As the echoes of Purim reverberate through
existence, its message and energy speaks to each of us. Here
is a strange Purim thought that struck me this year --
How much time transpires between the moment that
you put a piece of food in your mouth and when it turns into
mush as it begins to make its way down your gullet entering
the digestive process?
I estimate around five to ten seconds.
How much time and energy do we spend to satisfy
these five fleeting seconds – the brief moments it takes until
all types of food are equalized in our throats? How many trillions
of dollars are spent on the food industry to gratify these short
These were some of the thoughts running through
my mind as I was sitting in a posh kosher restaurant in Midtown
Manhattan. I know that it sounds quite masochistic of me to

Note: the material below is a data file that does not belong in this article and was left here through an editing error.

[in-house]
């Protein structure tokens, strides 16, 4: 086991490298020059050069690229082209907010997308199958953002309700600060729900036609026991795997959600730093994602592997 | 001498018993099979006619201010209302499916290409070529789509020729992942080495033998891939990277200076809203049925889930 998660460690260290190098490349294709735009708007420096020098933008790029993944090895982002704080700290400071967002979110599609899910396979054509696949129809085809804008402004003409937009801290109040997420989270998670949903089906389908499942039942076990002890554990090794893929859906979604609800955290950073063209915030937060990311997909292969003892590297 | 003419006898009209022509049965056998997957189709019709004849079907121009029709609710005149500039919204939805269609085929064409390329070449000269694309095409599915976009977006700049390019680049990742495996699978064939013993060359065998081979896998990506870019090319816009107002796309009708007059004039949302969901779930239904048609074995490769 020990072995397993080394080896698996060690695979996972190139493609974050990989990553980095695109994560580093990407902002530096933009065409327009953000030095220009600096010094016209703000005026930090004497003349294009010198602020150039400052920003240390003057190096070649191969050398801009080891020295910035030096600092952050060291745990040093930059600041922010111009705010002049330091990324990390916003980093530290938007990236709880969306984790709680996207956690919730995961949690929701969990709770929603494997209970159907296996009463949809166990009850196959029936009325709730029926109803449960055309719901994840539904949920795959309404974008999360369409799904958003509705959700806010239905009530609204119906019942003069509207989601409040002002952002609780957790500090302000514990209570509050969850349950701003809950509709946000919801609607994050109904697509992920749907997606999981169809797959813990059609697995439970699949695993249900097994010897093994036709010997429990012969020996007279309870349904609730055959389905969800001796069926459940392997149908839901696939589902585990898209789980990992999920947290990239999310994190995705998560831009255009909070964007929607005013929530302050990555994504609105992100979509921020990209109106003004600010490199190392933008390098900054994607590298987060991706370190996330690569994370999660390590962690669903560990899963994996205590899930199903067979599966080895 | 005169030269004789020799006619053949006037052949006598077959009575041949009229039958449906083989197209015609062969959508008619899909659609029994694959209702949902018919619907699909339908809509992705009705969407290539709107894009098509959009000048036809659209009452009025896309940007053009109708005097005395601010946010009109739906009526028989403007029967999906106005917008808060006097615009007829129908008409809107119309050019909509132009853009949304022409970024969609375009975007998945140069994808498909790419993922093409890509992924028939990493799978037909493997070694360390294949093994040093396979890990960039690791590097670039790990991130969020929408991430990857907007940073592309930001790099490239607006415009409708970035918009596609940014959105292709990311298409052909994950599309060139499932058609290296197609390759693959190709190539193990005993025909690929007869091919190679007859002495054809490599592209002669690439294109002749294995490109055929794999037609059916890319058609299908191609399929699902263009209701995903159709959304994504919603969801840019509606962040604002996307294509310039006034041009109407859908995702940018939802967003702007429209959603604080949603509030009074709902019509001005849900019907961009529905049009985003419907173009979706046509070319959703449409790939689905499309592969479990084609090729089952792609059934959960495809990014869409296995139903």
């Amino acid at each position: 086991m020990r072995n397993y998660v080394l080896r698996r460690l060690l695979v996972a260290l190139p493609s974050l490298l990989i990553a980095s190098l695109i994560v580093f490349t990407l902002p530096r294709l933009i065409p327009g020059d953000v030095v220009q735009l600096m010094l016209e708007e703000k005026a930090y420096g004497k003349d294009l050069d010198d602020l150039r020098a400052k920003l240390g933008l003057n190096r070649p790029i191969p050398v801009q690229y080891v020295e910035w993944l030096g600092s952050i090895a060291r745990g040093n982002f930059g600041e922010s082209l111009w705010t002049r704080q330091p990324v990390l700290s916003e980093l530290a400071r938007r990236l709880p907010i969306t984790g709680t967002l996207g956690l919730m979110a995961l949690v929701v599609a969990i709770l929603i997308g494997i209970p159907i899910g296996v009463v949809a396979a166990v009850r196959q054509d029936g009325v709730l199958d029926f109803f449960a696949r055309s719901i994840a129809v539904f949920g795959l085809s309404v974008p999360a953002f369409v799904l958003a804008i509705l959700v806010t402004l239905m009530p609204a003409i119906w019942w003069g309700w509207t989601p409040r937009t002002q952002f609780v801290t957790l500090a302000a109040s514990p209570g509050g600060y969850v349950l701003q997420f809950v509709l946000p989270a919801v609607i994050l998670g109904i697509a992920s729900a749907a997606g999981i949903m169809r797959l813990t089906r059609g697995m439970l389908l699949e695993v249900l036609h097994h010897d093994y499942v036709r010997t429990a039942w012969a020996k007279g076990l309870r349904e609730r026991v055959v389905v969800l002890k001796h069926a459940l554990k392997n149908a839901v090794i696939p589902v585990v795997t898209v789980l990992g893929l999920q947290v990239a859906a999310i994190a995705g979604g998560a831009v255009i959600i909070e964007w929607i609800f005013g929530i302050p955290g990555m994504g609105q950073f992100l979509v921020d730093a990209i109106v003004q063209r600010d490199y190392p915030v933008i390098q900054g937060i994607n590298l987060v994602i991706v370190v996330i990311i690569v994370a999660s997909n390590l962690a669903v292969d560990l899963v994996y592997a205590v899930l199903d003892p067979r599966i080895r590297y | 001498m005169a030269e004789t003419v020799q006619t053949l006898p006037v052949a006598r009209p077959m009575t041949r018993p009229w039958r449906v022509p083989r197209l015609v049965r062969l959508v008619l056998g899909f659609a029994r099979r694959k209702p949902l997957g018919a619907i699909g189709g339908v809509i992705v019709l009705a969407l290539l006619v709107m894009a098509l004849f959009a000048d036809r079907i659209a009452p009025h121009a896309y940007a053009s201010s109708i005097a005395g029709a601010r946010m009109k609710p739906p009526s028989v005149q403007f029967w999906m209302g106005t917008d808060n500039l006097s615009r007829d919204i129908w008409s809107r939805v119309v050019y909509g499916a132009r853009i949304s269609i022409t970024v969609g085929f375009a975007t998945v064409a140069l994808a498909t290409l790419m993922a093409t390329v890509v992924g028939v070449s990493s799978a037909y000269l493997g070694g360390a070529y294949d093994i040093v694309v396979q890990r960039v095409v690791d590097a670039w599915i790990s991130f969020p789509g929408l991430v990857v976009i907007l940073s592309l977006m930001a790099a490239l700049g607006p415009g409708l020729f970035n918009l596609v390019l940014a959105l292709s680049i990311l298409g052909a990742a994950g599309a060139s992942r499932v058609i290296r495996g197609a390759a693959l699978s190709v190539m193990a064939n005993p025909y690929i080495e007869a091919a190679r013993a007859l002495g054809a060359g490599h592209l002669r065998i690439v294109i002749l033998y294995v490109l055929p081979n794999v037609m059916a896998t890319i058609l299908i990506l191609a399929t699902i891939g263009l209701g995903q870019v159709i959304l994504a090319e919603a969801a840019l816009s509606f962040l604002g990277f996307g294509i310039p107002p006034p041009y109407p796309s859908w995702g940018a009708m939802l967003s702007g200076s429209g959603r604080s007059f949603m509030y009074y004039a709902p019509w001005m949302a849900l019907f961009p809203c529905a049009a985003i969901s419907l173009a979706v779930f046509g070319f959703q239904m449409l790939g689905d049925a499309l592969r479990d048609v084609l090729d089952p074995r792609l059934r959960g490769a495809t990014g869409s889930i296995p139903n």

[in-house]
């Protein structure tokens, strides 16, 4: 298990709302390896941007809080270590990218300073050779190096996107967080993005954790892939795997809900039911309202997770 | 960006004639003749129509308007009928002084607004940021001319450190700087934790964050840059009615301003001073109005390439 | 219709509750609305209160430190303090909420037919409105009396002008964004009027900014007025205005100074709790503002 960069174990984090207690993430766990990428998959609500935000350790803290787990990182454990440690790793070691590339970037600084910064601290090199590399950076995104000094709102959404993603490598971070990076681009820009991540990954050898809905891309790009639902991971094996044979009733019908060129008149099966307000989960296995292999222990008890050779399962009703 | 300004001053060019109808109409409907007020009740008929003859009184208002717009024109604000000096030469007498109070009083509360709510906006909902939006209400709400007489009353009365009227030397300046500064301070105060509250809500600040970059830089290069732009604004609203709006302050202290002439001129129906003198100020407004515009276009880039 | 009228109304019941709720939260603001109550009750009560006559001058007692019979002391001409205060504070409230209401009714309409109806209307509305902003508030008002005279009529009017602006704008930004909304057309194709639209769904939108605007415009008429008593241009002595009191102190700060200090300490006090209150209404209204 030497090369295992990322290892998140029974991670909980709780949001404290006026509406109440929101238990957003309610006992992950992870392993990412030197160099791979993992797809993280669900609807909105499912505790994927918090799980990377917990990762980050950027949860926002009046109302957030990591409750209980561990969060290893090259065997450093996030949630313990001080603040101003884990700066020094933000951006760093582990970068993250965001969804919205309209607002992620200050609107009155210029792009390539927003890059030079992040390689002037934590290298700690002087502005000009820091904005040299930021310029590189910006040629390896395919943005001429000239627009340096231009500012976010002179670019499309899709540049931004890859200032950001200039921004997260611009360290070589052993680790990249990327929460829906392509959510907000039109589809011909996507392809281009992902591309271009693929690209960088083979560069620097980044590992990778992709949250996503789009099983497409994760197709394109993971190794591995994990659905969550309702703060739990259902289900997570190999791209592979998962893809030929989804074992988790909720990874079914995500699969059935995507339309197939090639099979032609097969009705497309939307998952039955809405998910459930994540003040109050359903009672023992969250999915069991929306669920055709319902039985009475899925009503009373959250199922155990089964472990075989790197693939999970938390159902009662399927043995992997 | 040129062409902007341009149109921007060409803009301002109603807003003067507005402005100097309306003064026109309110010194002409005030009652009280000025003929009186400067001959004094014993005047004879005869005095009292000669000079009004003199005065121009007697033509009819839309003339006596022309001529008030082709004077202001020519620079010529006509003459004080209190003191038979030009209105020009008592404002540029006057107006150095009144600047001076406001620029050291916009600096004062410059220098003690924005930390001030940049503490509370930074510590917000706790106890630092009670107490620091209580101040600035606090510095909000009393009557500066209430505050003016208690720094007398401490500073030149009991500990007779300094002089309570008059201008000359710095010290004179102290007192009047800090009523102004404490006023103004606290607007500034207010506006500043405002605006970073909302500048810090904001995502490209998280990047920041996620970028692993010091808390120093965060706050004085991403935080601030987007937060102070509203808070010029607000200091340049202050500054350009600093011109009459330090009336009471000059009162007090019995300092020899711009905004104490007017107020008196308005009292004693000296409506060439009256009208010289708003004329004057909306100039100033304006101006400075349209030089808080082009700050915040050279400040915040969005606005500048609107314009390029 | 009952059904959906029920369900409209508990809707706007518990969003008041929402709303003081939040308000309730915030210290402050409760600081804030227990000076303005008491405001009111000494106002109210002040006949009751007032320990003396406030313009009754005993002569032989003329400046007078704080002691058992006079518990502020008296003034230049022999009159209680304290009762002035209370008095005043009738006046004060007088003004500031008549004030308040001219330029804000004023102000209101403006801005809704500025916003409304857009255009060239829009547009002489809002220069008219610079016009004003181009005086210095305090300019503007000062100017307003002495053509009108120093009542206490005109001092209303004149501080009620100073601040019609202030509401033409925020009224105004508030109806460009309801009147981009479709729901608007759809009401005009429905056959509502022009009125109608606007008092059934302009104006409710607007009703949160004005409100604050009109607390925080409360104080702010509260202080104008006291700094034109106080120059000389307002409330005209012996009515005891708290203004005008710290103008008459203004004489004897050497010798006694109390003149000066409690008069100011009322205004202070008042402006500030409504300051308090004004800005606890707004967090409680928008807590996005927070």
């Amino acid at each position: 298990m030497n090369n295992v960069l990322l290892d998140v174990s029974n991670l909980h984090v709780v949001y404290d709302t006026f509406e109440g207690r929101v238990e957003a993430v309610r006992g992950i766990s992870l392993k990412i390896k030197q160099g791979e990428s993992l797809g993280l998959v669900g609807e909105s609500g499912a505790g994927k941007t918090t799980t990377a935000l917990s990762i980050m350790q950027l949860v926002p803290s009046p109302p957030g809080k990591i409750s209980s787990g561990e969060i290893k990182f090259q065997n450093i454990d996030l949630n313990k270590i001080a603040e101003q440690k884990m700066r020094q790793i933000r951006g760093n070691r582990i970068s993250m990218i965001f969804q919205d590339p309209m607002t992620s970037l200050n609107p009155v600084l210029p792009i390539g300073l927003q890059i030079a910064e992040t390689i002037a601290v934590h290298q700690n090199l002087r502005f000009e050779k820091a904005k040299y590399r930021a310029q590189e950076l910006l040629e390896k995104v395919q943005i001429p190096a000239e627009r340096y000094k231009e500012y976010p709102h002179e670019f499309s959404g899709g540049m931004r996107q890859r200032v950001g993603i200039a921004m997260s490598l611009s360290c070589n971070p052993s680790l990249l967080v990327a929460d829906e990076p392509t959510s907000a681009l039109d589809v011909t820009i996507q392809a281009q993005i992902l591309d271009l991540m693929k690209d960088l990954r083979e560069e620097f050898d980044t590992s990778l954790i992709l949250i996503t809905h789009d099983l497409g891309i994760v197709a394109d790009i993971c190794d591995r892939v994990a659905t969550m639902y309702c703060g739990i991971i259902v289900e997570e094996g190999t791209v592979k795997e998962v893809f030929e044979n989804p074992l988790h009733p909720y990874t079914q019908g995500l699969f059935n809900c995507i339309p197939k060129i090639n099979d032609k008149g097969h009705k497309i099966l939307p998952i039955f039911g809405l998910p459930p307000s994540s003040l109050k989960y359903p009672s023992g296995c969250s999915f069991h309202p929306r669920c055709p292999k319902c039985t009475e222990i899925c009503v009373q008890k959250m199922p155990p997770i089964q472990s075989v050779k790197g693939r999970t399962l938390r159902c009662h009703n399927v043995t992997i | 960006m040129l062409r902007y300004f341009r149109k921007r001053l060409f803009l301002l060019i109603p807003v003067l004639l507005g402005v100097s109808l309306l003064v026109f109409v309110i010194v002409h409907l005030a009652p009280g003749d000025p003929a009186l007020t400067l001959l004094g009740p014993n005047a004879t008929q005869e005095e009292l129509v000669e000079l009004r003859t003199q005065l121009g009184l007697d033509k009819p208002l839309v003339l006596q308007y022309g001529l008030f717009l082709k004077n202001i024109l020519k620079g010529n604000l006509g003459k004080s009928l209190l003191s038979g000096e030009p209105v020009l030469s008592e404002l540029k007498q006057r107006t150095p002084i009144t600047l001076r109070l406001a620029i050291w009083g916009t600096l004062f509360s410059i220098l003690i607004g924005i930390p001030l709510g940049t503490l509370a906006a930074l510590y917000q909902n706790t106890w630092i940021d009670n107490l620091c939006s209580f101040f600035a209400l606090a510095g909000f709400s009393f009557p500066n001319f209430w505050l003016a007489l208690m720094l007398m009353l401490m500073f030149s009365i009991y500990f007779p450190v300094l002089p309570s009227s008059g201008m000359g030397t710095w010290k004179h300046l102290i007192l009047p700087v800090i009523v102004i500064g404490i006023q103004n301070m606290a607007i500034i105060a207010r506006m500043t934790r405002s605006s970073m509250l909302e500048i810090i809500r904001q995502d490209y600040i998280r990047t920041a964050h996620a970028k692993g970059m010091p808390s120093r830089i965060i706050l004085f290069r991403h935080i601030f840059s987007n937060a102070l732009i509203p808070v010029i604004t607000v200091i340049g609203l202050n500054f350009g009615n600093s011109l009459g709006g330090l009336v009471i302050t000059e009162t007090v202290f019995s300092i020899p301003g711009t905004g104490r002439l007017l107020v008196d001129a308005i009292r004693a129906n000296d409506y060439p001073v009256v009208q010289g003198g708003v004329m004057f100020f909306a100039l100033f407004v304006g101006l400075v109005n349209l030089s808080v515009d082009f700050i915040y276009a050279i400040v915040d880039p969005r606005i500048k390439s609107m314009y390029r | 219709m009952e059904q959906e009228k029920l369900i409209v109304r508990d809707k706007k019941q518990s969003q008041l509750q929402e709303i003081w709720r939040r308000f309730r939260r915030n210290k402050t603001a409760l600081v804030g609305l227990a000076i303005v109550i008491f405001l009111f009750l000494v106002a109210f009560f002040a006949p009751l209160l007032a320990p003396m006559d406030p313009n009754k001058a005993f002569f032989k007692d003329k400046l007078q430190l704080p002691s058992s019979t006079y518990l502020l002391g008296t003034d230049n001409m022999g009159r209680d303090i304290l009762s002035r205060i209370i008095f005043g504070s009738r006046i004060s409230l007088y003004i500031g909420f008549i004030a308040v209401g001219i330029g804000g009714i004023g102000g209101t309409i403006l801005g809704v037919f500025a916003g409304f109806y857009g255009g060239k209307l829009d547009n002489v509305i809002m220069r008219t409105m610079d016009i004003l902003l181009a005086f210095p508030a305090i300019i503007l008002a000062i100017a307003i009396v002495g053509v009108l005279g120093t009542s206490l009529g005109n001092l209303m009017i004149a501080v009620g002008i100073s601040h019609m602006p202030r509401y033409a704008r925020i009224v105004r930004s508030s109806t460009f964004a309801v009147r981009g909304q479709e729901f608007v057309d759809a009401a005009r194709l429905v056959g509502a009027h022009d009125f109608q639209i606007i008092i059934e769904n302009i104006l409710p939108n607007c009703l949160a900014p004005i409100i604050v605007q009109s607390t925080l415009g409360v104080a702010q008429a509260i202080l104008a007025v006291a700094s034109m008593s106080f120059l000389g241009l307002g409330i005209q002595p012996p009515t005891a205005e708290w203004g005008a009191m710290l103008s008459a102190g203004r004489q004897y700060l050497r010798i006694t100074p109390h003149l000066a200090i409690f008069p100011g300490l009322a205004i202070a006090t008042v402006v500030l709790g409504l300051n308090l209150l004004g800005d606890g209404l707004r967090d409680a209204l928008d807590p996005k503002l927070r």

be thinking this way while swallowing down a juicy steak, following
some mouth melting sushi. But hey, that’s how I was wired –
or programmed. Not that I suffer from any major guilt; that
doesn’t happen to be my problem. It’s just that I am always
trying to overanalyze the simplest experiences.
The same thoughts came back to me during the Purim
festive meal, as I was sipping some nice wine and enjoying a
piece of good veal.
Judaism makes such a fuss about food that you
have to wonder if that is not the cause that so many Jews today
find their tradition to be spiritually irrelevant and morally
bankrupt. Hamantashen and kreplach on Purim. Latkes on Chanukah.
Cheese blintzes on Shavuot. Honey and apples on Rosh Hashana.
Even Yom Kippur – the holiest day of the year – is about food:
It’s a fast day – we are fixated on not eating food. And on
the day before Yom Kippur we are told to eat twice as much!
Then there is of course Passover, with its unique menu, and
each family preparing their own special recipes.